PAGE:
by Jimmy Marks
Recently I attended the CU Symposium in St. Michaels, MD and saw a presentation by COMPASS 4 CUs, a compliance CUSO dedicated to useful, easy-to-understand compliance help. I learned a lot, seeing as I’m not a “compliance person”, and I know most people think about the message first and the compliance language last. It’s almost a curse – you’d think someone was coming in and putting censor bars all over everything. But compliance is important and it’s always on the minds of the folks I talk to, whether they’re bank folks, credit union folks, or social media folks.
[Now, before I go any further, I have to be "compliant" and state the following: none of what I'm about to say should be taken as LEGAL advice. ALWAYS consult with your organization's compliance person, and if your organization doesn't have one, consider retaining a professional.]
Okay, now that we have that out of the way, let’s talk about what your credit union shouldn’t say on social media, according to the “Compliance Queens” at COMPASS 4 CUs.
1) “Get Pre-approved Today!” — This is a big no-no. You can’t pre-approve everyone. It’s not possible. Some folks aren’t going to have the credit rating for that. Better Bet: “See if you qualify for pre-approval today!”
2) “We’ll beat the competition!” — No, you won’t. Not if you leave the definition of “competition” so open-ended. Better Bet: “Come see how we stack up to other FIs in the [wherever you are] area!” You’ve got a little wiggle-room in there.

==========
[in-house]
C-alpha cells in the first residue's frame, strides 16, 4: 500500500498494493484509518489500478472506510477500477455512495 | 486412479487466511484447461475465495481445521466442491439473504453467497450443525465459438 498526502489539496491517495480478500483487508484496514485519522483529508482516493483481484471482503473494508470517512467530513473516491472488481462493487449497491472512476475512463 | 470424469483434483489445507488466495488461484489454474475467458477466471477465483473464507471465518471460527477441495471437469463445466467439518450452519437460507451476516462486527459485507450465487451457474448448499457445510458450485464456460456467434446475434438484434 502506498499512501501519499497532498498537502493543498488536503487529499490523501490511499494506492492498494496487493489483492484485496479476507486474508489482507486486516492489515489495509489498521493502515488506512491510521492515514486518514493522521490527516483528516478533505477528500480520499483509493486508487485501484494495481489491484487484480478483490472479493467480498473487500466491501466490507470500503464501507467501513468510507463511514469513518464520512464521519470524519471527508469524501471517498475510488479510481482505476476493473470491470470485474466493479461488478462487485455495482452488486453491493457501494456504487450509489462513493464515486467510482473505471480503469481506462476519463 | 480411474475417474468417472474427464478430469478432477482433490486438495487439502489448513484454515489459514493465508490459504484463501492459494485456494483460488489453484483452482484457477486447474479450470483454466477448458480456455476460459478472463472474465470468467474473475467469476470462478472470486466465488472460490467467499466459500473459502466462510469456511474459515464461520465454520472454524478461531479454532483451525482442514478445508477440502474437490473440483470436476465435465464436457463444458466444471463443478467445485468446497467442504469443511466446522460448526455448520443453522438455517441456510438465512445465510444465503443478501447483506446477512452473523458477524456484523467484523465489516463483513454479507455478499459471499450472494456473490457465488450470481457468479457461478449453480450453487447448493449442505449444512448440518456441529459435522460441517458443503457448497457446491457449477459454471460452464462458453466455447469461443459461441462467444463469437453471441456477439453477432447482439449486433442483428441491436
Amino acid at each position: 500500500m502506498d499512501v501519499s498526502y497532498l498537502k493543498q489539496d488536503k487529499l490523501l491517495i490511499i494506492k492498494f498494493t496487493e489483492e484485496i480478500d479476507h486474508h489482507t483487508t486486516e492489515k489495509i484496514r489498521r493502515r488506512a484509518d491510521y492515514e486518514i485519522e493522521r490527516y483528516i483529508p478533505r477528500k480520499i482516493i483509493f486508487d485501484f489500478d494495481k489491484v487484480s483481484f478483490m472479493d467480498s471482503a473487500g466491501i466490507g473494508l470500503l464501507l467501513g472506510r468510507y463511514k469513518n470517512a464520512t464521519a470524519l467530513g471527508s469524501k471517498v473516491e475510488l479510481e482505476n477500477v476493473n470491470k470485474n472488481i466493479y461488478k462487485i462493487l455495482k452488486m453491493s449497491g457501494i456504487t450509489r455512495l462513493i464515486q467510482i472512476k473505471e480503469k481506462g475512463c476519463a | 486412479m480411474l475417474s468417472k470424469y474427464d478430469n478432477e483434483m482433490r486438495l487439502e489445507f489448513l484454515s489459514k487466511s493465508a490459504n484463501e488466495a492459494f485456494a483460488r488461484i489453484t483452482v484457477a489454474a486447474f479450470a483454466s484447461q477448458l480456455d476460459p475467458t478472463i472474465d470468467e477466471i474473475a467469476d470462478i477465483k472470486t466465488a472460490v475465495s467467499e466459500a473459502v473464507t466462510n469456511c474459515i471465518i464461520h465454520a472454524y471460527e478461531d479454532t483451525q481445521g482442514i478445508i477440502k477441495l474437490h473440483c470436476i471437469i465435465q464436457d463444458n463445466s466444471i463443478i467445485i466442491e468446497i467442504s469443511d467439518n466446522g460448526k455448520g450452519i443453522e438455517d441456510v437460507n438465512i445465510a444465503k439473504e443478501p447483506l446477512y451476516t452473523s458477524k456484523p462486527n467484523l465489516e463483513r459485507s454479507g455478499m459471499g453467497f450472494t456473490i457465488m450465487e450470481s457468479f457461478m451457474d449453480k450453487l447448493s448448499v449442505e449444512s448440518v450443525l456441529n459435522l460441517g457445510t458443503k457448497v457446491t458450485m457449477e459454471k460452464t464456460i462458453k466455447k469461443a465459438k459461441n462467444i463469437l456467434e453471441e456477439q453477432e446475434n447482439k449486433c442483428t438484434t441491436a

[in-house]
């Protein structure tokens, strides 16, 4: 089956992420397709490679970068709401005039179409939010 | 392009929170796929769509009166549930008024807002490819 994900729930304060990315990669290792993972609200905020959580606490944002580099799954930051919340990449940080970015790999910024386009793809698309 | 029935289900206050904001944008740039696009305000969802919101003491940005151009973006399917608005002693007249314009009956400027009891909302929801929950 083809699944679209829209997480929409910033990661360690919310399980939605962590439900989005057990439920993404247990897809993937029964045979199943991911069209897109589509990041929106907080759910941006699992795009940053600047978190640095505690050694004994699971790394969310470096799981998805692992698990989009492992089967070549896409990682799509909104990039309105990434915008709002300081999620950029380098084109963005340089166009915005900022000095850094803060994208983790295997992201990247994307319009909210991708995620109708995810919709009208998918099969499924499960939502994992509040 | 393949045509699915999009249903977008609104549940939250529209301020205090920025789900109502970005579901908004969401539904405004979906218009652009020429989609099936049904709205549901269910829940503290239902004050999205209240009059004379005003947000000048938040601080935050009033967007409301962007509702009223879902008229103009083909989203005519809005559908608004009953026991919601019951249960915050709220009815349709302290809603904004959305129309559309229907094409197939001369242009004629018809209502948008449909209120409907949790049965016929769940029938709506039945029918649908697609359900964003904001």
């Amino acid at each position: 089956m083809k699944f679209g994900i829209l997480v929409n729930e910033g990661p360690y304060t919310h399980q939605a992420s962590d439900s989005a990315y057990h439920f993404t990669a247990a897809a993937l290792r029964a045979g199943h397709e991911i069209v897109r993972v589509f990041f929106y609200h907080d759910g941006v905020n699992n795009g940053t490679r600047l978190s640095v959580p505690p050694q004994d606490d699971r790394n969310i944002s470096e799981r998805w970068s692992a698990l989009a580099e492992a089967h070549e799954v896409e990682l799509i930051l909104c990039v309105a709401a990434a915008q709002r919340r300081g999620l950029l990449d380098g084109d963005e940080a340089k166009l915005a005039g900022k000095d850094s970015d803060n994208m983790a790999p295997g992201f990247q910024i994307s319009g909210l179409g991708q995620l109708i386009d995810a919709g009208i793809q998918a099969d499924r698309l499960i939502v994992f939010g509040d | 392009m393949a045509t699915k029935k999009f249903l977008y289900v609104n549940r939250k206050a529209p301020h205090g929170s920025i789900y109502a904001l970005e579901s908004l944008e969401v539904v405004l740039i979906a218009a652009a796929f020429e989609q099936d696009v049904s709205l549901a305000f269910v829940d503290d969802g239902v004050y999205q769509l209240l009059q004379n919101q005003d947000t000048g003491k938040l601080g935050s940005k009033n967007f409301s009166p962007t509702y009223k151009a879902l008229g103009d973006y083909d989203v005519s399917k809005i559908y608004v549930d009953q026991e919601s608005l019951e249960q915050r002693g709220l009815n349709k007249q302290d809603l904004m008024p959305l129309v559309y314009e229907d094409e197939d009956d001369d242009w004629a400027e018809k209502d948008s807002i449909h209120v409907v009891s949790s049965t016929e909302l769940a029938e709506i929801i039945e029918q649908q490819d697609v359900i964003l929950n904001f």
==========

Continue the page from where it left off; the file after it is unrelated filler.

3) “Get an auto loan at 1.99%” — Don’t discuss rates in specific terms. Not everyone can qualify for your best loan rate. Can you promise a great interest rate and low down payment to someone with horrible credit? No. You can’t. Better Bet: “Auto Loans at 1.99% — qualifying borrowers only, see site for details: [link to site]”
4) “Anyone can join!” — Doubt it. Get specific about what qualifies your field of membership. Better Bet: Get specific. Very specific. End of story.
5) “We can save you money!” — Can you? One of the common themes you might have noticed in all of these is that they’re all too general about who can qualify for what and what you can do for any person in your social media audience. Better Bet: Talk about what members could save “on average”.
It’s not deceptive to say someone could save money, that they could get a better loan rate. It’s deceptive to say they WILL. Promises made and not kept are dangerous. Stay away from them.
Now, I know what you’re thinking: these seem similar to the restrictions placed on our print and online advertising. That’s because social media is regarded as a branch of marketing. Whether you want to call it “community building” or “e-commerce whizbang whatever”, it’s marketing. Your hands are bound by those restrictions. Some other good best practices:
- Always have your NCUA logo/Equal Housing logo ONE CLICK AWAY from your social media posts. That is, if you’re going to put a link on Twitter about your mortgage services, the next page a person reaches should have all the legal language required and the logos somewhere on the page.
- It never hurts to disclose that you’re linking to a third-party website, even if you’re linking from Facebook/Twitter/etc. to another external site.
- Remember that no social media sites are built around what banks/credit unions need – they were built for sharing short, simple messages, links, videos and pictures. You’re never going to be able to cram everything you need into a single post, so don’t try. Make sure you have good landing pages with actionable content, paths you can trace from site to site to measure your SM performance, and always – ALWAYS – the most current compliance language and related logos and images.